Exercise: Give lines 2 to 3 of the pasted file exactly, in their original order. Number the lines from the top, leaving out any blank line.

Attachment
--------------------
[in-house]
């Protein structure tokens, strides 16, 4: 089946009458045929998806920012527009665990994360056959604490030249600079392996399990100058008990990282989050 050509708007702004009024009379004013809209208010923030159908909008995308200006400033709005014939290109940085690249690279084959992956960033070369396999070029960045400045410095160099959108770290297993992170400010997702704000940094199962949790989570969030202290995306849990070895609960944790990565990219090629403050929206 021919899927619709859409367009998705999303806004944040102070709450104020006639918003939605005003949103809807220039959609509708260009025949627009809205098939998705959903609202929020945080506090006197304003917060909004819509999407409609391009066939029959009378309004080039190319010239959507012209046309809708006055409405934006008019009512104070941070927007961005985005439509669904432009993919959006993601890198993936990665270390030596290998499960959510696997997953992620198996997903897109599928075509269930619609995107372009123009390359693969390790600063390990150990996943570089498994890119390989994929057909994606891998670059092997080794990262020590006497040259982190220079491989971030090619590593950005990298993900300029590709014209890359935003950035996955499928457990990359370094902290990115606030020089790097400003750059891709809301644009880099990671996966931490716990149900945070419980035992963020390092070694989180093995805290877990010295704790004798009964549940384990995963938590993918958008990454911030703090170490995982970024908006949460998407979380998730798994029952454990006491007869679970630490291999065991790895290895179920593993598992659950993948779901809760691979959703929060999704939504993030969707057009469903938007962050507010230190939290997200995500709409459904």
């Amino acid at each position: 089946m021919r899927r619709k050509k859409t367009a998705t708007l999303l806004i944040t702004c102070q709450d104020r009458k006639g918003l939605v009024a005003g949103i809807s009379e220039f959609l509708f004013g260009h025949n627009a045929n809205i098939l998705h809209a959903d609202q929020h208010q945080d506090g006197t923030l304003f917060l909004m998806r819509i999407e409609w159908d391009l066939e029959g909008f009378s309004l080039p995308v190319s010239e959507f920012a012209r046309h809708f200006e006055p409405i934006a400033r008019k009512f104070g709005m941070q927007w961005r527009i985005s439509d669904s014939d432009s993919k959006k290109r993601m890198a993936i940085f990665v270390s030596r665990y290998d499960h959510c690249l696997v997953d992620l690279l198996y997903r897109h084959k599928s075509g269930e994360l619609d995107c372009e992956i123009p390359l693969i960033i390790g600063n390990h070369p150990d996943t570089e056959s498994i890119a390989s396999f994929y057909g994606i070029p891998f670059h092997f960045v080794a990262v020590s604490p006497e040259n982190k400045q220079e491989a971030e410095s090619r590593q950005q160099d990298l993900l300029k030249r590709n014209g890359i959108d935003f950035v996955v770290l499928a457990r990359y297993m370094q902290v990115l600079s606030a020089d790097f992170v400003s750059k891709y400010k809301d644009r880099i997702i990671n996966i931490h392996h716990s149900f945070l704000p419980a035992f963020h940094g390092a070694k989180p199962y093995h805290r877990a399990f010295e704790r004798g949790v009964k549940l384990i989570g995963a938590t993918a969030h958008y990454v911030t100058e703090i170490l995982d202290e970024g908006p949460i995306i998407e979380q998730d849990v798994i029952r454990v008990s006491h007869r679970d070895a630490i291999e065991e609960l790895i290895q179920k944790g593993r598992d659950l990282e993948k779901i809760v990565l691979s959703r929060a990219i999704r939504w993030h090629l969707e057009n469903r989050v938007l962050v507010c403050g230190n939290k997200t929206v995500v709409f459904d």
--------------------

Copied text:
């Protein structure tokens, strides 16, 4: 089946009458045929998806920012527009665990994360056959604490030249600079392996399990100058008990990282989050 050509708007702004009024009379004013809209208010923030159908909008995308200006400033709005014939290109940085690249690279084959992956960033070369396999070029960045400045410095160099959108770290297993992170400010997702704000940094199962949790989570969030202290995306849990070895609960944790990565990219090629403050929206 021919899927619709859409367009998705999303806004944040102070709450104020006639918003939605005003949103809807220039959609509708260009025949627009809205098939998705959903609202929020945080506090006197304003917060909004819509999407409609391009066939029959009378309004080039190319010239959507012209046309809708006055409405934006008019009512104070941070927007961005985005439509669904432009993919959006993601890198993936990665270390030596290998499960959510696997997953992620198996997903897109599928075509269930619609995107372009123009390359693969390790600063390990150990996943570089498994890119390989994929057909994606891998670059092997080794990262020590006497040259982190220079491989971030090619590593950005990298993900300029590709014209890359935003950035996955499928457990990359370094902290990115606030020089790097400003750059891709809301644009880099990671996966931490716990149900945070419980035992963020390092070694989180093995805290877990010295704790004798009964549940384990995963938590993918958008990454911030703090170490995982970024908006949460998407979380998730798994029952454990006491007869679970630490291999065991790895290895179920593993598992659950993948779901809760691979959703929060999704939504993030969707057009469903938007962050507010230190939290997200995500709409459904």
């Amino acid at each position: 089946m021919r899927r619709k050509k859409t367009a998705t708007l999303l806004i944040t702004c102070q709450d104020r009458k006639g918003l939605v009024a005003g949103i809807s009379e220039f959609l509708f004013g260009h025949n627009a045929n809205i098939l998705h809209a959903d609202q929020h208010q945080d506090g006197t923030l304003f917060l909004m998806r819509i999407e409609w159908d391009l066939e029959g909008f009378s309004l080039p995308v190319s010239e959507f920012a012209r046309h809708f200006e006055p409405i934006a400033r008019k009512f104070g709005m941070q927007w961005r527009i985005s439509d669904s014939d432009s993919k959006k290109r993601m890198a993936i940085f990665v270390s030596r665990y290998d499960h959510c690249l696997v997953d992620l690279l198996y997903r897109h084959k599928s075509g269930e994360l619609d995107c372009e992956i123009p390359l693969i960033i390790g600063n390990h070369p150990d996943t570089e056959s498994i890119a390989s396999f994929y057909g994606i070029p891998f670059h092997f960045v080794a990262v020590s604490p006497e040259n982190k400045q220079e491989a971030e410095s090619r590593q950005q160099d990298l993900l300029k030249r590709n014209g890359i959108d935003f950035v996955v770290l499928a457990r990359y297993m370094q902290v990115l600079s606030a020089d790097f992170v400003s750059k891709y400010k809301d644009r880099i997702i990671n996966i931490h392996h716990s149900f945070l704000p419980a035992f963020h940094g390092a070694k989180p199962y093995h805290r877990a399990f010295e704790r004798g949790v009964k549940l384990i989570g995963a938590t993918a969030h958008y990454v911030t100058e703090i170490l995982d202290e970024g908006p949460i995306i998407e979380q998730d849990v798994i029952r454990v008990s006491h007869r679970d070895a630490i291999e065991e609960l790895i290895q179920k944790g593993r598992d659950l990282e993948k779901i809760v990565l691979s959703r929060a990219i999704r939504w993030h090629l969707e057009n469903r989050v938007l962050v507010c403050g230190n939290k997200t929206v995500v709409f459904d």